Monday, 29 May 2017

A tiny footprint

I've already taken you off the beaten path many times before and this time I'd like to take you waaaaay off it. Minkowsi 1-92 (or M1-92 for intimate friends) is a very interesting nebula that can be found near Albireo, the eye of Cygnus, the swan. With its 11,5 magnitude it should be accessible to most astronomy enthusiasts. The thing is that whereas most of them will indeed see it, very few will actually be able to recognise it. The reason for that is that M1-92's... incredibly tiny. I had to push my binoscope to 507x in order to see some detail because even at 285x I could've mistaken it for an ordinary star. 

M1-92, aka the "Footprint Nebula", is not a planetary nebula, or not yet anyway. It's a proto-planetary, just like Frosty Leo. We're actually witnessing the death of a star here! Nuclear fusion's become critically unstable and the star collapses under its own gravity, expelling its atmosphere in the shockwave caused by the collapse. Surprisingly this doesn't happen like a balloon that's blown up. As the atmosphere around the star's equator is usually a lot thicker due to the star's rotation, the gases escape more easily around the poles and form inverted umbrella-shaped lobes. Around the equator of this particular star also lies a large dust disk that inhibits the gas from escaping even more: it looks like a waist in between the two lobes of gas. The lower lobe appears brighter because it's pointing somewhat in our direction, whereas some of the light of the upper lobe's blocked by the equatorial dust disk. In a few thousand years the tremendous heat of the dying nucleus (Currently 20,000°C on its surface that will increase to over 100,000°C as the atmosphere evaporates) will fry the expelled gas shell up to the point that it'll ionise and start to emit light. In other words, our nebula will begin to look something like this. Also in this example you can clearly see that the gas was not expelled uniformly and you can even notice some plumes of gas ("ansae") that have broken through the outer shell, blown out by the strong polar winds.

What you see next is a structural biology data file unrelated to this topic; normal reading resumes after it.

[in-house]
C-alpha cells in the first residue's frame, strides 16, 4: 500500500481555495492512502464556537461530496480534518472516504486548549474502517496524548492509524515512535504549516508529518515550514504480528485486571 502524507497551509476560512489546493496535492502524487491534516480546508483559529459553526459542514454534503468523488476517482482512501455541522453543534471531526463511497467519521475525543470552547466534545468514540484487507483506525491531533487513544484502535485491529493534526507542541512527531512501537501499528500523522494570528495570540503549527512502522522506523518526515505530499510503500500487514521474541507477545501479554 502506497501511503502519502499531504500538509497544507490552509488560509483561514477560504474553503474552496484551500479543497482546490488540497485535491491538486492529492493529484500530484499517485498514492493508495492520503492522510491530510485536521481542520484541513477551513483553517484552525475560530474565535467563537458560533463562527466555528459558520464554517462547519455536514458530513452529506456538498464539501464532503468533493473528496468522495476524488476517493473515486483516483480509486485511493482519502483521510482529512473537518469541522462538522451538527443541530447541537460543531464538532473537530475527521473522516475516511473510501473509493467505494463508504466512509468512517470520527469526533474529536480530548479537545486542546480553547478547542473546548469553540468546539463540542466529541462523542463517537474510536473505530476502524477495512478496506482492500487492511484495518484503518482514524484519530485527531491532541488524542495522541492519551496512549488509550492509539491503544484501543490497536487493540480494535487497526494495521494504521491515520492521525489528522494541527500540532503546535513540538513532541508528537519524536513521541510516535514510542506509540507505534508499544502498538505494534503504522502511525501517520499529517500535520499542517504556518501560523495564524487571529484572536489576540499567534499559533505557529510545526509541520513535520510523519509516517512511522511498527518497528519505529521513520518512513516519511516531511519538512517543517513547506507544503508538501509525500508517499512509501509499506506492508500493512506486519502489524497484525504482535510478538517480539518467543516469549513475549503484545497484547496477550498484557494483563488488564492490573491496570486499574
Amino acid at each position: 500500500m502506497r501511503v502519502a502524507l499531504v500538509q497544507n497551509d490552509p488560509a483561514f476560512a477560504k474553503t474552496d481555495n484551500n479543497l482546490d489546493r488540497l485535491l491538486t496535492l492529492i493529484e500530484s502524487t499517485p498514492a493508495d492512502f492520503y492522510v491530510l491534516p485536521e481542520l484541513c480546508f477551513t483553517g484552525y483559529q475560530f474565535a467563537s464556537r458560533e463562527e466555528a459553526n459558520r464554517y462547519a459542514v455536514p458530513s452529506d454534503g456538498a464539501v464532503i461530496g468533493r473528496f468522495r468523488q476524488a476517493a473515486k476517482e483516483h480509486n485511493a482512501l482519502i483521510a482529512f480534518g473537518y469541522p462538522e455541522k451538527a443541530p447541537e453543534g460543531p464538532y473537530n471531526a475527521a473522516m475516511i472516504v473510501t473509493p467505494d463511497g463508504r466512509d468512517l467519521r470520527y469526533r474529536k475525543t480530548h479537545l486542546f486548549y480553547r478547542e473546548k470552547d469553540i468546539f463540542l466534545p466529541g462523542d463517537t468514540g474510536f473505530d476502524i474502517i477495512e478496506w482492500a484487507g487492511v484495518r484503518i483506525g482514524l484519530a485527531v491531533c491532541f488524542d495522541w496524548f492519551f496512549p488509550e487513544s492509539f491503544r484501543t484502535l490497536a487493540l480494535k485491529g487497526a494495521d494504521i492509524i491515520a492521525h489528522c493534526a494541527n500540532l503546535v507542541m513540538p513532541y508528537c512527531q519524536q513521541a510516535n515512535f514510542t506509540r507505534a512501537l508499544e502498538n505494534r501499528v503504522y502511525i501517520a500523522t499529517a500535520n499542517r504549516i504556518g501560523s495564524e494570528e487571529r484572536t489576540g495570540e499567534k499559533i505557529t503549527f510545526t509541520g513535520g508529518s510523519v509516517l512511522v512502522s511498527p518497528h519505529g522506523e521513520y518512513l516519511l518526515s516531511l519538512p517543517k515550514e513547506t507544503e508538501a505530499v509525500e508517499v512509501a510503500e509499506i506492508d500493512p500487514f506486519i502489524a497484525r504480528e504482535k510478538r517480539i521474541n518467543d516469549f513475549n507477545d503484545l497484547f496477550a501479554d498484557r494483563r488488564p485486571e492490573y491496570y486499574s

Currently our Footprint Nebula's expanding at 50km/s but given its 10,000 lightyear distance it will still take a bit of time before we'll be able to see some real change with ordinary telescopes. In the meantime, it'll remain a challenge for deep-sky fanatics. :-) 

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